Of course soon after, I learned that Trisha Yearwood and LeAnn Rimes both had versions of “How Do I Live” out, but from that point on, it was mostly Trisha Yearwood’s version that we heard on the radio the most. A few days before we took our vacation to Maine that summer, my step dad and I were in the car, and Trisha’s version came on. I told him all about the two different versions and that we were listening to Trisha Yearwood singing it this time. He also remembered it from the movie and really seemed to be enjoying it. It was also during that moment that I began to realize I actually really liked the way Trisha sang it, and I enjoyed her more mature and emotional vocals on it.

    During the trip to Maine, while driving up through New England, it seemed to come on EVERY time we found a new country station after the other one faded. Even my mom (who also recognized it from Con Air) always enjoyed hearing it back then, especially when it was Trisha singing it, and today it’s still one of the few 90’s country songs that she still likes. While in Maine, I specifically remember hearing it around the time we tried this nice little pancake house called The Breakfast Room, which if I recall correctly, was somewhere just south of Portland around Scarborough. I remember their sign having two eggs in place of the o’s in the word “Room”. Around that same time, I also heard Michael Peterson’s “Drink, Swear, Steal & Lie” and the live version of Garth’s “Friends In Low Places” featuring that famous third verse, lol.

    On the few times I did get to get LeAnn Rimes’ version again, I definitely noticed the difference between the two versions right away, and by then, I much preferred Trisha’s take on it. That’s still where I stand on the song today. Not to take away anything from LeAnn, but I just personally find Trisha’s more mature and emotional performance more believable and genuine sounding. She really does sound like she cannot live without her partner and is literally down on her knees begging him not to ever leave her. Not to mention, it was overall such a fine showcase for what she can do vocally with a mainstream power ballad, even if those kind of songs are not necessarily her thing. I myself am usually not as much into power ballads, but I still definitely have a soft spot for this one.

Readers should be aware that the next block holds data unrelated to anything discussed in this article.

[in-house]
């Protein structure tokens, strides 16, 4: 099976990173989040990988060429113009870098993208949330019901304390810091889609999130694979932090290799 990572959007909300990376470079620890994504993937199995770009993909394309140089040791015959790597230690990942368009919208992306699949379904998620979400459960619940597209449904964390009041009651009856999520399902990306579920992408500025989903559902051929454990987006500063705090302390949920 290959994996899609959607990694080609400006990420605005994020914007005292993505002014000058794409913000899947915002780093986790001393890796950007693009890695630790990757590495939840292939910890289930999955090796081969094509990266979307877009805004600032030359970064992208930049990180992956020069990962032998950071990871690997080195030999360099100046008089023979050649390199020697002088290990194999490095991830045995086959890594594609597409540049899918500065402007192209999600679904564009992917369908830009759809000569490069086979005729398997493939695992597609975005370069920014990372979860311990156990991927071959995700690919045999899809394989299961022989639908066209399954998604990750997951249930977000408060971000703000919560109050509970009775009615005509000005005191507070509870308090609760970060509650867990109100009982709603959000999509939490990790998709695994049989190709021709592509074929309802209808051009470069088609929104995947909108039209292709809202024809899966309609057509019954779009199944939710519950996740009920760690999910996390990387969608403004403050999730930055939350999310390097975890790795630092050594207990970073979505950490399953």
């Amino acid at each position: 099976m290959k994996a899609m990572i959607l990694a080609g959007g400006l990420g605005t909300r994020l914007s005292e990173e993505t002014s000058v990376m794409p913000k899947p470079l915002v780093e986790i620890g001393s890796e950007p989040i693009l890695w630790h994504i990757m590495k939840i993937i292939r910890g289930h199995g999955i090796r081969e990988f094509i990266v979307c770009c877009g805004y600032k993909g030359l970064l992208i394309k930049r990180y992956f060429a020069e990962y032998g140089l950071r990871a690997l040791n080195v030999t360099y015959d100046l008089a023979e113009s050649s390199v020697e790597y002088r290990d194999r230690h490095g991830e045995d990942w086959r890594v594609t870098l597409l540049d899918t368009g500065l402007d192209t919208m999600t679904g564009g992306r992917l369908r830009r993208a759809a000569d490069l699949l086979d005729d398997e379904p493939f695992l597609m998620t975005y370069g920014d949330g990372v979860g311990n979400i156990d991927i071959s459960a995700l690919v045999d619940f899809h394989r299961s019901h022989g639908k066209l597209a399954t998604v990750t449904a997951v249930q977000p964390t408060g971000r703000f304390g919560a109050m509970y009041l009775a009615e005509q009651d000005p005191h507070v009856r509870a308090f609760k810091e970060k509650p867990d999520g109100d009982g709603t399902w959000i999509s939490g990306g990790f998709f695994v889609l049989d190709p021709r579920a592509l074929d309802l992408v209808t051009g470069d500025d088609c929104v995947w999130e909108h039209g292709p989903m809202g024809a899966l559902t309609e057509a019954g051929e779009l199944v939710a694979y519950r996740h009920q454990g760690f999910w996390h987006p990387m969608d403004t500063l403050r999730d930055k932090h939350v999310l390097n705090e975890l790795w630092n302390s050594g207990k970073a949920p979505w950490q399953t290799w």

The thing is, it actually wasn’t the Songbook album version that we always heard on the radio. It was a more “country mix” version that featured a lovely Paul Franklin steel guitar solo in place of the sax solo in the original. And instead of going from the first verse right into the second like it does on the Songbook/video version, it followed the more typical “first verse, chorus, second verse, chorus” pattern. Given that it was the version likely played nationwide on most country stations, it’s very surprising that it was never made available on CD or to download or stream. After searching for a while on Youtube, I found it here: https://www.youtube.com/watch?v=VHir0BVqoms I personally like this version the best, not only because it’s the one I’m used to hearing, but I also just love Paul Franklin’s steel playing which really adds to it, imho. I also love the smooth guitar in the song’s fadeout. While in middle school during the Fall of that year, I remember still hearing this version on the radio and thinking it was kind of funny that it came from an action movie featuring villains with names like Cyrus The Virus, Diamond Dog, and Swamp Thing, lol.

    Overall, “How Do I Live,” is a song that still brings back so many great memories from one of the best and most fun years of my life. And unlike some of Trisha’s other really big hits (“She’s In Love With The Boy,” “XXX’s and OOO’S”) I’ve NEVER gotten tired of hearing this one even once, even as it continued to get a lot of recurrent airplay for us in the early 00’s. I’m actually quite surprised that it only went number one on Radio and Records, since it was such a monster hit!

    Really looking forward to the next couple Trisha number ones, as well, btw!

  4. I remember feeling so proud that a stellar country vocalist was getting this kind of mainstream promotion and exposure.

    Yearwood gives what the Warren composition needs to soar.